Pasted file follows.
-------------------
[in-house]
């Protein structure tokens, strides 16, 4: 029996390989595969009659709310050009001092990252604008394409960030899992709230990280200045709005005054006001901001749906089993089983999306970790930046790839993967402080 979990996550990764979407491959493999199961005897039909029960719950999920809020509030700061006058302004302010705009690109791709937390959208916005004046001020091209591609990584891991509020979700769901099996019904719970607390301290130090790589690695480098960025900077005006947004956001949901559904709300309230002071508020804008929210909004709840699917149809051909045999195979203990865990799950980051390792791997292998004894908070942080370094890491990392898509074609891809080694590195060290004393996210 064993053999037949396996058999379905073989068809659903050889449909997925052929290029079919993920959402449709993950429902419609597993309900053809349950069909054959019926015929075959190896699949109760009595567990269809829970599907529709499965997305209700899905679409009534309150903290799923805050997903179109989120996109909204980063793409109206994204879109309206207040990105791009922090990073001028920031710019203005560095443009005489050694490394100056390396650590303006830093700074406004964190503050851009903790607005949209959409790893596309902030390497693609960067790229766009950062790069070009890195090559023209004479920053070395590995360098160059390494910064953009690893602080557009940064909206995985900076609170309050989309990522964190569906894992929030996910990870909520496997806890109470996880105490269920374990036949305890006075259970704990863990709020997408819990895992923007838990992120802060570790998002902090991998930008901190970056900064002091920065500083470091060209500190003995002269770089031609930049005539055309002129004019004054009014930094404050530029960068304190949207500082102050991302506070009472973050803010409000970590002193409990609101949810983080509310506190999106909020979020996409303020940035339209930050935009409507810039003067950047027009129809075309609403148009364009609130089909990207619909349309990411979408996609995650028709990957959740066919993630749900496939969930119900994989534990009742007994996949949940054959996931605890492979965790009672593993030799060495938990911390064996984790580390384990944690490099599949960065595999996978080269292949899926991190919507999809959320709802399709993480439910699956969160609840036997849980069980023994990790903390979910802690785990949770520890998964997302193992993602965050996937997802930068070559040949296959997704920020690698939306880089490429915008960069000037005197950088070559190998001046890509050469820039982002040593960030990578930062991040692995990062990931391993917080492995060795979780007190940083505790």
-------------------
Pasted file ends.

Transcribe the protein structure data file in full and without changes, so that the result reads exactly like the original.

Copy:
[in-house]
């Protein structure tokens, strides 16, 4: 029996390989595969009659709310050009001092990252604008394409960030899992709230990280200045709005005054006001901001749906089993089983999306970790930046790839993967402080 979990996550990764979407491959493999199961005897039909029960719950999920809020509030700061006058302004302010705009690109791709937390959208916005004046001020091209591609990584891991509020979700769901099996019904719970607390301290130090790589690695480098960025900077005006947004956001949901559904709300309230002071508020804008929210909004709840699917149809051909045999195979203990865990799950980051390792791997292998004894908070942080370094890491990392898509074609891809080694590195060290004393996210 064993053999037949396996058999379905073989068809659903050889449909997925052929290029079919993920959402449709993950429902419609597993309900053809349950069909054959019926015929075959190896699949109760009595567990269809829970599907529709499965997305209700899905679409009534309150903290799923805050997903179109989120996109909204980063793409109206994204879109309206207040990105791009922090990073001028920031710019203005560095443009005489050694490394100056390396650590303006830093700074406004964190503050851009903790607005949209959409790893596309902030390497693609960067790229766009950062790069070009890195090559023209004479920053070395590995360098160059390494910064953009690893602080557009940064909206995985900076609170309050989309990522964190569906894992929030996910990870909520496997806890109470996880105490269920374990036949305890006075259970704990863990709020997408819990895992923007838990992120802060570790998002902090991998930008901190970056900064002091920065500083470091060209500190003995002269770089031609930049005539055309002129004019004054009014930094404050530029960068304190949207500082102050991302506070009472973050803010409000970590002193409990609101949810983080509310506190999106909020979020996409303020940035339209930050935009409507810039003067950047027009129809075309609403148009364009609130089909990207619909349309990411979408996609995650028709990957959740066919993630749900496939969930119900994989534990009742007994996949949940054959996931605890492979965790009672593993030799060495938990911390064996984790580390384990944690490099599949960065595999996978080269292949899926991190919507999809959320709802399709993480439910699956969160609840036997849980069980023994990790903390979910802690785990949770520890998964997302193992993602965050996937997802930068070559040949296959997704920020690698939306880089490429915008960069000037005197950088070559190998001046890509050469820039982002040593960030990578930062991040692995990062990931391993917080492995060795979780007190940083505790």